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Tuesday - March 12, 2013

To start my music week off, I headed over to catch Austin's own What Made Milwaukee Famous. I've known about this band for more than a decade, and followed them as their sound has changed over the years from indie rock to rock to alternative country... and when you don't see them in over a year, things are bound to change a bit. Fronted by Michael Kingcaid, WMMF has evolved their sound to a somewhat bouncy, very Austin (to my ears), kind of indie rock full of the kind of bounce and vibe that bands like Spoon have pioneered, but these boys still douse the songs with touches of alt. country. The new songs maintain an edginess and noisiness that evokes images of Wilco, but the band also treads into some light soul territory, as well as playing a couple of songs that are nigh on country music. Their latest song, “Gone And Done It Now,” draws much from the soul past of America, and when the band wraps up their set with an Otis Redding tune, it all ties together very nicely.

Next up I trekked on over to my favorite Austin honky-tonk, The White Horse, for a band I had not heard in a few years. Crooks, when I first saw them, was a basic 4-piece honky-tonk country band with a clean sound that I was immediately drawn to. The band has widened their musical range considerably and added a few players, including horns and accordion. What this all adds up to is a sound that is at once American, while drawing from well of music found more close to the Mexican border. The band still plays their straighter honky-tonk, with its stomping rhythms and beautifully twangy guitars, but when the horns join in the sound moves south a touch and gets bigger and broader. This band is always fun to catch live, as the guys on stage are obviously having a great time, making it that much more natural for the crowd to do the same.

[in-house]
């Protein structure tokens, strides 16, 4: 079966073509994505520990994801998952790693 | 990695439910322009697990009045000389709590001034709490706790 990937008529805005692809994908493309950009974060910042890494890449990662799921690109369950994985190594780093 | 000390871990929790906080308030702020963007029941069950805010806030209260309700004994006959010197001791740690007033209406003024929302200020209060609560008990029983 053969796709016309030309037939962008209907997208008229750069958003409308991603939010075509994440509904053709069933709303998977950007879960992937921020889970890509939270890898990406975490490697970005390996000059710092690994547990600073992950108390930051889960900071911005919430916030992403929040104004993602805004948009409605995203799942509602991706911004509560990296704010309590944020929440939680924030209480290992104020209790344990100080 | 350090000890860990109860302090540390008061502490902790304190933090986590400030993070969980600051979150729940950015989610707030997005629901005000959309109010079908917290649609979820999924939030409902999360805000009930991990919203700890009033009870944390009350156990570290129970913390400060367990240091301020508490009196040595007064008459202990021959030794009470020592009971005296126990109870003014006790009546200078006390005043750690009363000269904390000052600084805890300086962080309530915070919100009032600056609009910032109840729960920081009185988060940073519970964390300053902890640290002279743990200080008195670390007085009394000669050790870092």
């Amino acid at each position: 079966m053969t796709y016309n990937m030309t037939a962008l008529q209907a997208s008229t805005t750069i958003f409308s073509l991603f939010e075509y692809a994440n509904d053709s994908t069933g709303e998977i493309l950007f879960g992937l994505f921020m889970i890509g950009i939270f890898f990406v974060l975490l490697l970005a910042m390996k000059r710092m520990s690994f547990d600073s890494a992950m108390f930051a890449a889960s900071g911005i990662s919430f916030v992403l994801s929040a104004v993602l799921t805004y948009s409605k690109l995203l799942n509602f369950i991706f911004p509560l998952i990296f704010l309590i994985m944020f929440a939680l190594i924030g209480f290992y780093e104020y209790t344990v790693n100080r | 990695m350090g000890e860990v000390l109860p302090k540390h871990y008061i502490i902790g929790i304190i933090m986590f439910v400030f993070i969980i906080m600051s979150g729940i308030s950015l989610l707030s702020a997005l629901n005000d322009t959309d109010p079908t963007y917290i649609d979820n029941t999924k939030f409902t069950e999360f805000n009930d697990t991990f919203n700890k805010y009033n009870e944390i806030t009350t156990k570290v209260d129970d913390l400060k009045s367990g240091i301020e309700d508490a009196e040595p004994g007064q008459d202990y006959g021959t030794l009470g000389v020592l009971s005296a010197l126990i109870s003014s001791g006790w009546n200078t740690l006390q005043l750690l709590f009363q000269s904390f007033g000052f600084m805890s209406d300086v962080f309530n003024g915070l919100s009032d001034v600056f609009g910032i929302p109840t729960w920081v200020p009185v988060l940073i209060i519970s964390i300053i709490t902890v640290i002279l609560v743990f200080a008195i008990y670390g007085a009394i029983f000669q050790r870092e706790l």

Wrapping up my first night of music was one more Austin band I've seen a few times over the years. Frank Smith has evolved... a lot. The band is so prolific and seems to take on new members each time I catch them, which adds up to a lot of constant change. Two or three years ago, the band was anchored by some pretty solidly Americana roots, not really country per se, but a touch of old American music. That sound has morphed almost completely out of the band's sound now and been replaced by a solidly rock sound, replete with dual lead vocals and some nice call-and-response style guitars. This line up is very dynamic and the sound simply soars, the guitars working their way nimbly among the cool rhythms, solid drumming, and groovy bass lines. The vocal melodies are highly stylized and the tension built up by the guitars is fantastic, moving between rocking leads and rhythms to atmosphere and back again, while the keyboards take the same tact and sometimes hold everything together with a fine hook and then break everything apart with some cool countermelody.

-David DeVoe


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Mike Doughty



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